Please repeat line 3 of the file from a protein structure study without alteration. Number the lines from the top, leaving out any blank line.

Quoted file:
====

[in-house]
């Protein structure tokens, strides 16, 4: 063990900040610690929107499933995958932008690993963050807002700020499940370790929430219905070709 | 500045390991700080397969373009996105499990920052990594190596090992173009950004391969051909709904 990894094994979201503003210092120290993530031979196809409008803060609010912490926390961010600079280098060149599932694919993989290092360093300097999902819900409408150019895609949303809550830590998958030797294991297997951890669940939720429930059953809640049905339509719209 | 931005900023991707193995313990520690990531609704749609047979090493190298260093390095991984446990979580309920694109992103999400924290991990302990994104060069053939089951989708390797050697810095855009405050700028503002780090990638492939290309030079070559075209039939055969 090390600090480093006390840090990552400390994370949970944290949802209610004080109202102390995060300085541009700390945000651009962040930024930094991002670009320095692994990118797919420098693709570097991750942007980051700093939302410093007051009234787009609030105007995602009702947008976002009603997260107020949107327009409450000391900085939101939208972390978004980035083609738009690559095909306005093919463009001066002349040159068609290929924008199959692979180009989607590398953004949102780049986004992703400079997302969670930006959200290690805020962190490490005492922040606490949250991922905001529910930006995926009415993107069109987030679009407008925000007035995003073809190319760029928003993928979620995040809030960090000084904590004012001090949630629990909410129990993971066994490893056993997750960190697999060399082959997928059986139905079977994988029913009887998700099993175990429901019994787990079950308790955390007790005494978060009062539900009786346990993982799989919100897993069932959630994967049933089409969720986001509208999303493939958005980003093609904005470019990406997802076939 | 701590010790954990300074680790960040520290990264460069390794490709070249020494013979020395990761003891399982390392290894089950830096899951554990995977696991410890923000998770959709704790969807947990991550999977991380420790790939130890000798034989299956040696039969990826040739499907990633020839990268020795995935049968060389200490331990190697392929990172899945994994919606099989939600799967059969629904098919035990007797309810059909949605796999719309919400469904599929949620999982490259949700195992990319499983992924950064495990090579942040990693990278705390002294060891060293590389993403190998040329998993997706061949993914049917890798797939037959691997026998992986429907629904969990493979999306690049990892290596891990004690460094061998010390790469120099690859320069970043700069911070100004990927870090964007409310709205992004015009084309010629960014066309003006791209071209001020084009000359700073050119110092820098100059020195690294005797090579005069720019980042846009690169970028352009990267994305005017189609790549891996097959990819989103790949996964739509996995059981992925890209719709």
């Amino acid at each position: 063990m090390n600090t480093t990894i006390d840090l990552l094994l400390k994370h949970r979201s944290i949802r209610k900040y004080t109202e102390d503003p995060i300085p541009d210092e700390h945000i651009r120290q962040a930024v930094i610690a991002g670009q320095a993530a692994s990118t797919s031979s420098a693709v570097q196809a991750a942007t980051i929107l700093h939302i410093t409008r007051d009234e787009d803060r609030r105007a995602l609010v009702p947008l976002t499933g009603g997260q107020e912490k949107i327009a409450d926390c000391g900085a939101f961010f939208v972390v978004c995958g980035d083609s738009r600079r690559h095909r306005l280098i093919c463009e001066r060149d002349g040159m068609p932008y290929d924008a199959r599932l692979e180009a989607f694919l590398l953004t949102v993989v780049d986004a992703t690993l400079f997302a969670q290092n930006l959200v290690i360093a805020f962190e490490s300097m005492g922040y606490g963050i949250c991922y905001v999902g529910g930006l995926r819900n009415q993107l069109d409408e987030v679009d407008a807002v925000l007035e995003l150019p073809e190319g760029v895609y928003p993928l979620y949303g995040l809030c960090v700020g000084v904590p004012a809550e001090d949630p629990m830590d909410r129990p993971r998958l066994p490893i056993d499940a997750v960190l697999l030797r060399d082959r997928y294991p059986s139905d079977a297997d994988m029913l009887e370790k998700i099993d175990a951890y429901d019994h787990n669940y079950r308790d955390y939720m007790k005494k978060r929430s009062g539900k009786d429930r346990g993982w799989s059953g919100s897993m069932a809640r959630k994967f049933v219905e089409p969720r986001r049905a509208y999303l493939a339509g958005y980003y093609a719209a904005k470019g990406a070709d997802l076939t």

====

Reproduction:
């Amino acid at each position: 063990m090390n600090t480093t990894i006390d840090l990552l094994l400390k994370h949970r979201s944290i949802r209610k900040y004080t109202e102390d503003p995060i300085p541009d210092e700390h945000i651009r120290q962040a930024v930094i610690a991002g670009q320095a993530a692994s990118t797919s031979s420098a693709v570097q196809a991750a942007t980051i929107l700093h939302i410093t409008r007051d009234e787009d803060r609030r105007a995602l609010v009702p947008l976002t499933g009603g997260q107020e912490k949107i327009a409450d926390c000391g900085a939101f961010f939208v972390v978004c995958g980035d083609s738009r600079r690559h095909r306005l280098i093919c463009e001066r060149d002349g040159m068609p932008y290929d924008a199959r599932l692979e180009a989607f694919l590398l953004t949102v993989v780049d986004a992703t690993l400079f997302a969670q290092n930006l959200v290690i360093a805020f962190e490490s300097m005492g922040y606490g963050i949250c991922y905001v999902g529910g930006l995926r819900n009415q993107l069109d409408e987030v679009d407008a807002v925000l007035e995003l150019p073809e190319g760029v895609y928003p993928l979620y949303g995040l809030c960090v700020g000084v904590p004012a809550e001090d949630p629990m830590d909410r129990p993971r998958l066994p490893i056993d499940a997750v960190l697999l030797r060399d082959r997928y294991p059986s139905d079977a297997d994988m029913l009887e370790k998700i099993d175990a951890y429901d019994h787990n669940y079950r308790d955390y939720m007790k005494k978060r929430s009062g539900k009786d429930r346990g993982w799989s059953g919100s897993m069932a809640r959630k994967f049933v219905e089409p969720r986001r049905a509208y999303l493939a339509g958005y980003y093609a719209a904005k470019g990406a070709d997802l076939t």